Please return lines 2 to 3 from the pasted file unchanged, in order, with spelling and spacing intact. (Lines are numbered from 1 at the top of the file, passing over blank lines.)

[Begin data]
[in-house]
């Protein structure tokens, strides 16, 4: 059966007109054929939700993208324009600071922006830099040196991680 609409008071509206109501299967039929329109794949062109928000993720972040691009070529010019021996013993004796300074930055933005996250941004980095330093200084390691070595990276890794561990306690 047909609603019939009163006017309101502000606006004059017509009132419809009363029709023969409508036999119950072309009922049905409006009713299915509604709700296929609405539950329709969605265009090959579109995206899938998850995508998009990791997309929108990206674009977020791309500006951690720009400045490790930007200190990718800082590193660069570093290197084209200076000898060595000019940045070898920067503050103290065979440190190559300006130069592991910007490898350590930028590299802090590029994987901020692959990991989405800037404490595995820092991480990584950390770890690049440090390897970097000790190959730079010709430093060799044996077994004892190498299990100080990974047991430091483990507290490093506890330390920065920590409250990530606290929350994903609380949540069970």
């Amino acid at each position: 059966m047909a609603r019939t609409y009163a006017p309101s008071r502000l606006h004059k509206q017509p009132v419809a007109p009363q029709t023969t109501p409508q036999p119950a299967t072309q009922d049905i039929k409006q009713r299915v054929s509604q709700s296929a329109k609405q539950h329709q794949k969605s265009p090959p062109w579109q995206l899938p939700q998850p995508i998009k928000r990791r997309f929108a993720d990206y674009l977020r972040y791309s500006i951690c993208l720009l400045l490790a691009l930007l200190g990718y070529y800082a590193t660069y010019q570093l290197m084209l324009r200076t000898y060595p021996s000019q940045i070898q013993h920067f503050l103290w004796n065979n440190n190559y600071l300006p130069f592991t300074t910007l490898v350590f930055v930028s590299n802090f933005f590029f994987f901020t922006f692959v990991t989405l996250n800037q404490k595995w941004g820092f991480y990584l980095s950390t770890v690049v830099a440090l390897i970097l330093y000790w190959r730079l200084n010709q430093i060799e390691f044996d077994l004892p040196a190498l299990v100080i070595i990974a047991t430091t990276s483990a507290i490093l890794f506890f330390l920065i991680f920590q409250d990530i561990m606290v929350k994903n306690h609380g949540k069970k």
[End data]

């Protein structure tokens, strides 16, 4: 059966007109054929939700993208324009600071922006830099040196991680 609409008071509206109501299967039929329109794949062109928000993720972040691009070529010019021996013993004796300074930055933005996250941004980095330093200084390691070595990276890794561990306690 047909609603019939009163006017309101502000606006004059017509009132419809009363029709023969409508036999119950072309009922049905409006009713299915509604709700296929609405539950329709969605265009090959579109995206899938998850995508998009990791997309929108990206674009977020791309500006951690720009400045490790930007200190990718800082590193660069570093290197084209200076000898060595000019940045070898920067503050103290065979440190190559300006130069592991910007490898350590930028590299802090590029994987901020692959990991989405800037404490595995820092991480990584950390770890690049440090390897970097000790190959730079010709430093060799044996077994004892190498299990100080990974047991430091483990507290490093506890330390920065920590409250990530606290929350994903609380949540069970």
């Amino acid at each position: 059966m047909a609603r019939t609409y009163a006017p309101s008071r502000l606006h004059k509206q017509p009132v419809a007109p009363q029709t023969t109501p409508q036999p119950a299967t072309q009922d049905i039929k409006q009713r299915v054929s509604q709700s296929a329109k609405q539950h329709q794949k969605s265009p090959p062109w579109q995206l899938p939700q998850p995508i998009k928000r990791r997309f929108a993720d990206y674009l977020r972040y791309s500006i951690c993208l720009l400045l490790a691009l930007l200190g990718y070529y800082a590193t660069y010019q570093l290197m084209l324009r200076t000898y060595p021996s000019q940045i070898q013993h920067f503050l103290w004796n065979n440190n190559y600071l300006p130069f592991t300074t910007l490898v350590f930055v930028s590299n802090f933005f590029f994987f901020t922006f692959v990991t989405l996250n800037q404490k595995w941004g820092f991480y990584l980095s950390t770890v690049v830099a440090l390897i970097l330093y000790w190959r730079l200084n010709q430093i060799e390691f044996d077994l004892p040196a190498l299990v100080i070595i990974a047991t430091t990276s483990a507290i490093l890794f506890f330390l920065i991680f920590q409250d990530i561990m606290v929350k994903n306690h609380g949540k069970k």